Halil Şerif Pasha

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Halil Şerif

Personal details
Born20 June 1831
Cairo, Eyalet of Egypt, Ottoman Empire
Died12 January 1879

Halil Şerif Pasha (20 June 1831 – 12 January 1879), transliterated variously as Halil Sherif Pasha or Khalil Sherif Pasha, was an Ottoman-Egyptian statesman, diplomat and art collector, who lived during the Tanzimat period. His collection was described by Théophile Gautier as "the first ever to be formed by a child of Islam". He was furthermore involved in diplomatic affairs following the aftermath of the Crimean War. He also served as the Ottoman Minister of Foreign Affairs.


For most of his life, Halil was known by the name Halil Bey or Khalil Bey. "Bey" was not a surname but rather a courtesy title recognized and sanctioned by the Ottoman government to designate a man as being the son of a Pasha.[1] Halil used the title "Bey" as part of his name because his father Muhammad Şerif had attained the rank of Pasha. On 10 August 1871, Halil Bey was raised to the rank of Mushir (Field Marshal) by Sultan Abdulaziz (reigned 1861–1876). The rank of "Mushir" entitled Halil to use his father's name "Şerif", as well as the honorific title "Pasha", as parts of his name.


Of Turkish-Albanian origin,[2] Halil was born in Cairo, Egypt in the mansion of Muhammad Ali of Egypt. Halil's father, Muhammad Şerif Pasha, of Albanian origin, (died 13 February 1865) had emigrated to Egypt from Kavala (in what is now northern Greece) to serve as a captain in Muhammad Ali's army, making a huge fortune in the process. Muhammad Şerif Pasha sent Halil, along with his brothers Ali Pasha Sherif (1834–1897) and Osman, to be educated at the École Militaire Égyptienne (Egyptian Military School), which Muhammad Ali Pasha had set up in Paris in 1844. Halil took up his first official post in 1855 as Commissioner to the International Exhibition in Paris that year. He entered the Ottoman diplomatic service in 1856, serving as one of the plenipotentiaries negotiating the end to the Crimean War, and then as ambassador to Athens and Saint Petersburg, on which posts he began collecting art. He grew to dislike the cold of Saint Petersburg and so retired in a private capacity to Paris in the mid-1860s, renting expensive rooms from the English collector Lord Hertford on Rue Taitbout and becoming a noted gambler, art collector and patron.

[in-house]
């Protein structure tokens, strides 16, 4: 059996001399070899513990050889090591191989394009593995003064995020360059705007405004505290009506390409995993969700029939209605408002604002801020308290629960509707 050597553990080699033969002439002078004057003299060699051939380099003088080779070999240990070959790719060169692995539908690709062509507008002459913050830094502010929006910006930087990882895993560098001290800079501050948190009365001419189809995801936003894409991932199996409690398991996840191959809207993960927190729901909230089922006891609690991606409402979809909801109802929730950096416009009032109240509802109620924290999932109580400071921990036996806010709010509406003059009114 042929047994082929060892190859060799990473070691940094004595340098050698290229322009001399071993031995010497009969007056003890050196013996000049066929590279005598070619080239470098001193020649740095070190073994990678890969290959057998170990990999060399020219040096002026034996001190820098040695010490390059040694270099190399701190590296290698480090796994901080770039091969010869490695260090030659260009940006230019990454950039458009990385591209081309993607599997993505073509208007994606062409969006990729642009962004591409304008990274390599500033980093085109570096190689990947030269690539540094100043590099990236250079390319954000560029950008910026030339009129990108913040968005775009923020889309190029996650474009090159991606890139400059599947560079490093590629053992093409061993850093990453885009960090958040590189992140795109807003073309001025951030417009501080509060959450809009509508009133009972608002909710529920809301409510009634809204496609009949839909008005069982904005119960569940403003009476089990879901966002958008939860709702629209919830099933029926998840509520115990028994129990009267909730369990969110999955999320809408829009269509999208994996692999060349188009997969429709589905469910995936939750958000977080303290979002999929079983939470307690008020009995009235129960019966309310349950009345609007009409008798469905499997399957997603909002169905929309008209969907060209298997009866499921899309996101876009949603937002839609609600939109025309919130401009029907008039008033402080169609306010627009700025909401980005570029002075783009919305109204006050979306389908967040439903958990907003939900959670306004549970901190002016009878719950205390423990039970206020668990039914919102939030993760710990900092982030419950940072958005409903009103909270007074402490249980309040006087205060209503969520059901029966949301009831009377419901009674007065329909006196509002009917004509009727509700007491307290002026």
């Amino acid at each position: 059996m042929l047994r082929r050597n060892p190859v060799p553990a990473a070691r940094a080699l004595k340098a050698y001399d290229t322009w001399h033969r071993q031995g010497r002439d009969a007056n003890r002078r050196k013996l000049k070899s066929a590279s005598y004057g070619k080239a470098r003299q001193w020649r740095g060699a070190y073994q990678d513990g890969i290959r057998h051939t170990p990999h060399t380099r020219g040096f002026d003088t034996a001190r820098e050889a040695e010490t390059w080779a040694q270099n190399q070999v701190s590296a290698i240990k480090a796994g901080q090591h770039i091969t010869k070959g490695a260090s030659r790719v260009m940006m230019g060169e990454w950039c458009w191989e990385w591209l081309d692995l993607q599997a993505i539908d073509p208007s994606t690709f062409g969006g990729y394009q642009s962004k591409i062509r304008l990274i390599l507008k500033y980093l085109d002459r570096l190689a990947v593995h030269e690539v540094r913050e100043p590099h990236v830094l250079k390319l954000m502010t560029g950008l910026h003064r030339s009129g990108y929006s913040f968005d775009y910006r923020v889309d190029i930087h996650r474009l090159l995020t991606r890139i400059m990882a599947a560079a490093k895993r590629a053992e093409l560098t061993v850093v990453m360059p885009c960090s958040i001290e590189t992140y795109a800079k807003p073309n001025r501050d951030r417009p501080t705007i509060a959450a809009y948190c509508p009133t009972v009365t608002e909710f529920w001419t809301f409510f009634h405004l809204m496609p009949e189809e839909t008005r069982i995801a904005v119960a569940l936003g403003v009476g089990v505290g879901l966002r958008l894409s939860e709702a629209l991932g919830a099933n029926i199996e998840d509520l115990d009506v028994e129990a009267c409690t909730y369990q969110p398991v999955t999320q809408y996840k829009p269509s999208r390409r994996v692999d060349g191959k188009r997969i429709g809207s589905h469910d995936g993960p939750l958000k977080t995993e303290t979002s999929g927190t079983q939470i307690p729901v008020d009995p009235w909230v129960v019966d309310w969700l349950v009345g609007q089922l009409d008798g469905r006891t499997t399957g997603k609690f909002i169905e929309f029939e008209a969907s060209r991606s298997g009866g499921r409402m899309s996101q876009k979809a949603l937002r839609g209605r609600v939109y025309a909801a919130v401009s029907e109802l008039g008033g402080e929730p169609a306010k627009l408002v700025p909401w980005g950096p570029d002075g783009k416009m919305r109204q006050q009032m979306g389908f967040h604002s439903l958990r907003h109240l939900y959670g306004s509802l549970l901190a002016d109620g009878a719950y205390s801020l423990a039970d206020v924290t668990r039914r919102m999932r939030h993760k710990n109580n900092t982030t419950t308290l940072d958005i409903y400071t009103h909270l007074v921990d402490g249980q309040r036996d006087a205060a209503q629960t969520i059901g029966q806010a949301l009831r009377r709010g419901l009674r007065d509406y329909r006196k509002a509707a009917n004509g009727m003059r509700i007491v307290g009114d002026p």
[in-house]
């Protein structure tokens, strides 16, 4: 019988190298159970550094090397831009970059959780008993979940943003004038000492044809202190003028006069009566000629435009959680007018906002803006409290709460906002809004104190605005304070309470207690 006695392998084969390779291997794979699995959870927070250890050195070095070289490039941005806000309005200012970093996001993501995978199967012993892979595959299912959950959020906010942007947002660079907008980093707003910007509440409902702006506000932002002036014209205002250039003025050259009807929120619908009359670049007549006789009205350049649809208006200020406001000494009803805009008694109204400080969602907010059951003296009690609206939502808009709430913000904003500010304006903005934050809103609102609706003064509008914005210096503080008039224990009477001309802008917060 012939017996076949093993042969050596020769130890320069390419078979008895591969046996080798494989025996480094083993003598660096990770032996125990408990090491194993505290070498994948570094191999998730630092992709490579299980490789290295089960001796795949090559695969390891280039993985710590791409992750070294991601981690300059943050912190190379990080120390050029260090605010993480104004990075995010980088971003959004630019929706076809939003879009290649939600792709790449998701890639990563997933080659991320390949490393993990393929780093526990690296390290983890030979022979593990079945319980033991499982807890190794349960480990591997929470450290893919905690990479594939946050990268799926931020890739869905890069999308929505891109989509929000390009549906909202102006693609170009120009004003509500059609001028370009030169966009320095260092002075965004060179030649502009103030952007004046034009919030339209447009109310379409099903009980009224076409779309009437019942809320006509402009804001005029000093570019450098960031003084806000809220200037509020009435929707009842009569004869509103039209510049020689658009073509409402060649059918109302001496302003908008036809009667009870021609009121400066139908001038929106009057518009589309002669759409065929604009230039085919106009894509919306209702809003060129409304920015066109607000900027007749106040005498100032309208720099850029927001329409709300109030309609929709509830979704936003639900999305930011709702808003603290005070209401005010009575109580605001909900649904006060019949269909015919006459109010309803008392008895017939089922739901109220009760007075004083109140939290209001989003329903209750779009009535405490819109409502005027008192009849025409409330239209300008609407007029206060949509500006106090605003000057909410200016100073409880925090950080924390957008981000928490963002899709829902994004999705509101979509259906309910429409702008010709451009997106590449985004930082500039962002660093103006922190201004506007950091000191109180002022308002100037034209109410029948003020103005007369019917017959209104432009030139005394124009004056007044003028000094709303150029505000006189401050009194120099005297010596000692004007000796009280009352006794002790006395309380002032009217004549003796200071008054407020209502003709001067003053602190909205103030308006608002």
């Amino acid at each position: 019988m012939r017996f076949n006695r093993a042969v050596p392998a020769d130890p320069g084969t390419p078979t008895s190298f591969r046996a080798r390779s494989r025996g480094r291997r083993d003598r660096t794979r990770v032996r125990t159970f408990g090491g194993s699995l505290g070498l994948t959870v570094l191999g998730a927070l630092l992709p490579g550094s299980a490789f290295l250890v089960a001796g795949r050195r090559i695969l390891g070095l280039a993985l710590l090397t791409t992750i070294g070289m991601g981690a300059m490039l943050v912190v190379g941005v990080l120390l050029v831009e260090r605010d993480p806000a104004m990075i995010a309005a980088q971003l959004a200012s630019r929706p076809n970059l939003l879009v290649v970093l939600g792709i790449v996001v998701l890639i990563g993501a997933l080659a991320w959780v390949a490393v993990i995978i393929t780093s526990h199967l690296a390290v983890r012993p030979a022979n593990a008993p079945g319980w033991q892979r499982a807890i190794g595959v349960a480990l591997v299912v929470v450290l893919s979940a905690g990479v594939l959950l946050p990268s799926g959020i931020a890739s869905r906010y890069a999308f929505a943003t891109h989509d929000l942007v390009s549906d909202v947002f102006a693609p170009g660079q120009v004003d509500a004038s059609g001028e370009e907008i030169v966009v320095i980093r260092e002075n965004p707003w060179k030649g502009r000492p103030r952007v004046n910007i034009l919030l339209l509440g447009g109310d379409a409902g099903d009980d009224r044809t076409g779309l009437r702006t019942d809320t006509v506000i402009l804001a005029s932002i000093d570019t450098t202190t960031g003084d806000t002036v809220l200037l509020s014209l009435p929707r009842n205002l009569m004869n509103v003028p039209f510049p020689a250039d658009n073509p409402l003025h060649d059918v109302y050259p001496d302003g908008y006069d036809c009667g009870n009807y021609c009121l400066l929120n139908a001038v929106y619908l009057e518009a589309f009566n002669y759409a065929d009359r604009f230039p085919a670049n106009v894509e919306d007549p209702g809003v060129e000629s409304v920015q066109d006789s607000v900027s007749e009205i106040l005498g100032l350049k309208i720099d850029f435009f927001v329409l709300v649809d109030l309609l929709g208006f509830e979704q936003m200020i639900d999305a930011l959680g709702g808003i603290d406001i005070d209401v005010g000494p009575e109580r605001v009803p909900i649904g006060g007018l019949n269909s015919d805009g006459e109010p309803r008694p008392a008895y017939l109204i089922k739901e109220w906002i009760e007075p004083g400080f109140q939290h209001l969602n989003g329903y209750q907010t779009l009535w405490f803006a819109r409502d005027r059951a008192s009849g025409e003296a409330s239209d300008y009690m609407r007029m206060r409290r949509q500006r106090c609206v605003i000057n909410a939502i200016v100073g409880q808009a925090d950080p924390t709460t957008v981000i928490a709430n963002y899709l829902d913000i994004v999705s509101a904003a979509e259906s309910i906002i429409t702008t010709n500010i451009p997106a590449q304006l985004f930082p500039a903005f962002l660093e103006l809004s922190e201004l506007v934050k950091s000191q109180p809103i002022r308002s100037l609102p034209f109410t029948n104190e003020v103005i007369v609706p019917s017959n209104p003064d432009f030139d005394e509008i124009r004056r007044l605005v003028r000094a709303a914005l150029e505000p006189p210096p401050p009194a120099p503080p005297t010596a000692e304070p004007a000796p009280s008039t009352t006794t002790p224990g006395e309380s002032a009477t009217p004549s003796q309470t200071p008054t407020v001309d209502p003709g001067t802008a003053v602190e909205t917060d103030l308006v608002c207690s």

He was introduced to Gustave Courbet by Sainte-Beuve, and commissioned Le Sommeil (The Sleepers) and L'Origine du monde from him. The latter painting is likely to be of his then lover, Constance Quéniaux.[3] He also acquired Le Bain turc (The Turkish Bath) from Ingres and other works by Delacroix, Troyon, Daubigny, Meissonier, Corot, Rousseau and Gerome. Works known to have been owned by Halil Şerif Pasha include:

  • Eugène Delacroix, The Murder of the Bishop of Liège (now in the Louvre, Paris)
  • Eugène Delacroix, The Women of Algiers (one version is in the Louvre, Paris, but it is unclear if this is the one owned by Halil)
  • Eugène Delacroix, Tasso in the Hospital of St Anna at Ferrara (Buhrle private collection, Zurich)
  • Eugène Delacroix, Tam o' Shanter (after the poem by Robert Burns) (Castle Museum, Nottingham)
  • Eugène Delacroix, Arab Cavalry Practising a Cavalry Charge (Fabre Museum, Montpellier)

In January 1868 he sold off his art collection just before leaving to become Ottoman ambassador to Vienna, thus getting out of Paris only two years before the Franco-Prussian War. After the Vienna posting, he moved to Istanbul and married Princess Nazli Fazl, the daughter of a prominent reformer of the time, Mustafa Fazl Pasha.[4] In 1877, he returned to Paris as Ottoman ambassador for a few months, but was dismissed from his post in September of that year. Halil Şerif Pasha died in Istanbul on 12 January 1879. Some sources record his death as being due to heatstroke while seated on a horse during Abdul Hamid II's accession parade. However, the accession parade was in August 1876.


  1. ^ "Nobility of the Ottoman Empire". www.almanachdegotha.org. Retrieved 2019-06-05.
  2. ^ Gustave Courbet: The Origin of the World, Musée d'Orsay, retrieved 20 September 2017, The first owner of The Origin of the World, who probably commissioned it, was the Turkish-Egyptian diplomat Khalil-Bey (1831-1879).
  3. ^ Ludivine Trichot (25 September 2018). "Le fabuleux destin de Constance Quéniaux, la femme représentée dans L'Origine du monde". Le Figaro. Retrieved 27 September 2018.
  4. ^ Local/global : women artists in the nineteenth century. Cherry, Deborah., Helland, Janice. Aldershot [England]: Ashgate. 2006. ISBN 0754631974. OCLC 60776816.CS1 maint: others (link)


  • Francis Haskell, 'A Turk and His Pictures in Nineteenth-Century Paris', Oxford Art Journal, Vol. 5, No. 1, Patronage (1982), pp. 40–47